Alcoholics more inclined to commit suicide: poll
About 40 percent of reformed alcoholics wanted to commit suicide in the past, and about 20 percent actually tried to do so, according to a survey by a national suicide prevention center.
The center conducted a comprehensive survey on former alcoholics between April and June this year. The percentage of former alcoholics who had wanted to commit suicide was about double that of other respondents. According to a survey on attitudes among the general public conducted by the Cabinet Office carried last year, 19 percent of respondents said they had wanted to commit suicide at some point.
A staff member of the center said: “It was confirmed that excess drinking was one of the risk factors of suicide. It’s important to support these people as a measure for preventing suicide.”
The survey was conducted on 5,422 members of Zennihon Danshu Renmei (Zendanren), a national self-help organization for people who try to recover from alcohol addiction. It was conducted through an anonymous questionnaire and 4,625 people, or 85 percent, answered. They consisted of 4,067 men, 521 women and 37 people who did not reveal their gender. The average age of the respondents was 60, and 57 percent of them have been members of the organization for more than five years.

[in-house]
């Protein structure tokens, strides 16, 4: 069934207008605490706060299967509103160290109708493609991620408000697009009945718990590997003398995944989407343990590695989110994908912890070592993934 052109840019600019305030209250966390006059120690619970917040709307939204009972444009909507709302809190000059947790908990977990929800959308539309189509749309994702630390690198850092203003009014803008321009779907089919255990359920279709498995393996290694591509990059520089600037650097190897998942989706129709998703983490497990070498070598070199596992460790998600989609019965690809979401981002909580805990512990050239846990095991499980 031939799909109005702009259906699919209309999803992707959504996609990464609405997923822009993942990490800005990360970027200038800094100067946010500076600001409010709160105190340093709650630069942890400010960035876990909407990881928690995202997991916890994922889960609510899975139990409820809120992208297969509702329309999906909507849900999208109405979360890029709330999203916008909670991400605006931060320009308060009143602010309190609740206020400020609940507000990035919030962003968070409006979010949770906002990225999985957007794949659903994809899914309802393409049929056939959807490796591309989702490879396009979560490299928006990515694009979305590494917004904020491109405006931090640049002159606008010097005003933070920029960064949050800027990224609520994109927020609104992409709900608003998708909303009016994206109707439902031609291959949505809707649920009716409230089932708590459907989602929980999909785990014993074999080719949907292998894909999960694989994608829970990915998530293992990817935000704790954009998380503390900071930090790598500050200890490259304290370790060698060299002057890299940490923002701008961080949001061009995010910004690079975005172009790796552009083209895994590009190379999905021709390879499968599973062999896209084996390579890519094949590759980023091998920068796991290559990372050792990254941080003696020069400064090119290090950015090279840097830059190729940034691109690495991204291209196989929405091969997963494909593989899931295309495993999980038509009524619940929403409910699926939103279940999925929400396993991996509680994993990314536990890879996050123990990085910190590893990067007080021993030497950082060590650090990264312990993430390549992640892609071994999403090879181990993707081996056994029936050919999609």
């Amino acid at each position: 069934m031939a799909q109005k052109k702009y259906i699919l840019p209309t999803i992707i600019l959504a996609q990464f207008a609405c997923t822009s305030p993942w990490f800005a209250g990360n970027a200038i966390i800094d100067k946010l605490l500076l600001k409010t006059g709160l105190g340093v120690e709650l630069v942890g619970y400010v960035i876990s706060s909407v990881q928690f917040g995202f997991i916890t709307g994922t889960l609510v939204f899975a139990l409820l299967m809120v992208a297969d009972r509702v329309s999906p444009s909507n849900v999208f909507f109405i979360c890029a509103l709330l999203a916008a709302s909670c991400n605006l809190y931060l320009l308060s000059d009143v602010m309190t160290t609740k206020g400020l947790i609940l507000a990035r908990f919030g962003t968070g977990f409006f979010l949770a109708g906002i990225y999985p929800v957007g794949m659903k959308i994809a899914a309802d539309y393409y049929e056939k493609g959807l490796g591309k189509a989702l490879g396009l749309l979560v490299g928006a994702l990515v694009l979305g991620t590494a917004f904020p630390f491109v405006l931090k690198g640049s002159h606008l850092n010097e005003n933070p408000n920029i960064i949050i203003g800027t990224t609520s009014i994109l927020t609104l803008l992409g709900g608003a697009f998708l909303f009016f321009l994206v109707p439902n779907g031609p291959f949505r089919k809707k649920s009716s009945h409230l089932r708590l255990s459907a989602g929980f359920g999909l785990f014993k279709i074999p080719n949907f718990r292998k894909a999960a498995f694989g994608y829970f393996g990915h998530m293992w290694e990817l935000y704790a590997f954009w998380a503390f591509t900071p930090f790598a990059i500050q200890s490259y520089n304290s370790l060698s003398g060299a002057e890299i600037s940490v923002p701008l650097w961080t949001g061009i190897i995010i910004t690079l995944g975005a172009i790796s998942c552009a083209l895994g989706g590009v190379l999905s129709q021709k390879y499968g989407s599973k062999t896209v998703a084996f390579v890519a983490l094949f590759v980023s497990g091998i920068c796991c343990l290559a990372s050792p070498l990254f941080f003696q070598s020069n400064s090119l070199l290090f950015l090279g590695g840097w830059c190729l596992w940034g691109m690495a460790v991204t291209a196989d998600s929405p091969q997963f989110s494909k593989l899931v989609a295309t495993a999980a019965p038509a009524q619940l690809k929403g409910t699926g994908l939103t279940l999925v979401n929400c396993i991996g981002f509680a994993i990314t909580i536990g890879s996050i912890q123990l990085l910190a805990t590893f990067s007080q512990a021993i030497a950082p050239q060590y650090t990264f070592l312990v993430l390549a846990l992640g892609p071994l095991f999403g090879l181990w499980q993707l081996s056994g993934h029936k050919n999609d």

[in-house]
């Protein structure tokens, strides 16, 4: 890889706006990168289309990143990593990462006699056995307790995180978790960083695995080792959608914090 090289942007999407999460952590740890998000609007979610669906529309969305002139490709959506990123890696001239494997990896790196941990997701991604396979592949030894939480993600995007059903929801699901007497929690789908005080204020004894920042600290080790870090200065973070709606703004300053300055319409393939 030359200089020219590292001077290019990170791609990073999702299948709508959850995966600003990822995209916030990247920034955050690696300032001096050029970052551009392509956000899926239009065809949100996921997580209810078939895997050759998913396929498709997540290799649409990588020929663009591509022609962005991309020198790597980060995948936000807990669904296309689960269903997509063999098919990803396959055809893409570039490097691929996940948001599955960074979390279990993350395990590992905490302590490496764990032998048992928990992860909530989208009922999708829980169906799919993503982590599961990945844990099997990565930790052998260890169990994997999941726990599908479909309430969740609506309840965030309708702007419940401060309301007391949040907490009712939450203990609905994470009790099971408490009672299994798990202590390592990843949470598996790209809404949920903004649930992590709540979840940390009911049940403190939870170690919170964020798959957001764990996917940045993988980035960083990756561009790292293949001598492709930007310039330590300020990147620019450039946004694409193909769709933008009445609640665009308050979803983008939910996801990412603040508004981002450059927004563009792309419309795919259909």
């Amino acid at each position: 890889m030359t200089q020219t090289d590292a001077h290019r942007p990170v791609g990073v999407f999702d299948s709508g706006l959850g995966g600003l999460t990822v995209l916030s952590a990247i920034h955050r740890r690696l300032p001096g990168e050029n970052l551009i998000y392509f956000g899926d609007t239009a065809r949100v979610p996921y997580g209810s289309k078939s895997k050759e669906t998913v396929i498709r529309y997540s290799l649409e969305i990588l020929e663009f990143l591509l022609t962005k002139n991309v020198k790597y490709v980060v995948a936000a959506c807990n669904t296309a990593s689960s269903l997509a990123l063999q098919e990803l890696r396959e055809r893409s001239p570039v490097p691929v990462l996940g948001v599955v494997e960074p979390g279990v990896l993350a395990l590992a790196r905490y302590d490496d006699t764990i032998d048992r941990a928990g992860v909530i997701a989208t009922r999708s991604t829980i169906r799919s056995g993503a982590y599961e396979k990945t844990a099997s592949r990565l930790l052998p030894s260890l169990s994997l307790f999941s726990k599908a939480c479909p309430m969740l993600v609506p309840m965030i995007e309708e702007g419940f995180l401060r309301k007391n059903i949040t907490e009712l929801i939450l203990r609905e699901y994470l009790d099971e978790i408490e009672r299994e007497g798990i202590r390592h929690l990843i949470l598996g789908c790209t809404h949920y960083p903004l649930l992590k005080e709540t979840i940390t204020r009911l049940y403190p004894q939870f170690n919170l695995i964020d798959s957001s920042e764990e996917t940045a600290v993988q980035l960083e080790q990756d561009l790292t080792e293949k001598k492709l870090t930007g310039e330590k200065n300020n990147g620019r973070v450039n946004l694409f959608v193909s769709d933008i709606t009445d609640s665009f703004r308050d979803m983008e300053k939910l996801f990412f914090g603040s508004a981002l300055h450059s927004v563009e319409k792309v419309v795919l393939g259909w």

According to the survey, 1,878 people, or 41 percent, answered they had seriously thought about committing suicide. Twenty-three percent answered they had planned their suicide and 20 percent answered they had actually taken action. Nearly 70 percent of those who gave such answers said the experiences occurred before they joined the organization.
Masato Akazawa, a researcher who was in charge of the survey, listed several reasons that alcohol addiction raises the suicide risk:
— Alcohol addiction leads to unemployment and separation from family.
— Alcohol abuse leads to or exacerbates depression.
— Alcohol use clouds judgment and lowers inhibitions against impulsive action.
“It is important to acknowledge that alcohol itself is a problem. Excess drinking has bad effects not only on one’s body but also one’s mental health,” Akazawa said.
He said that drinking to the extent the habit becomes detrimental to daily life is a sign of alcoholism.
“In that case, it is necessary to visit a medical institution exclusively for alcoholics or consult Alcoholics Anonymous,” he said.
According to the Healthy Japan 21 basic guidelines for health measures set by the Health, Labor and Welfare Ministry, the maximum recommended amount of pure alcohol is 20 milliliters a day, which is equivalent to about 180 milliliters of sake or 500 milliliters of beer.
source: Asia News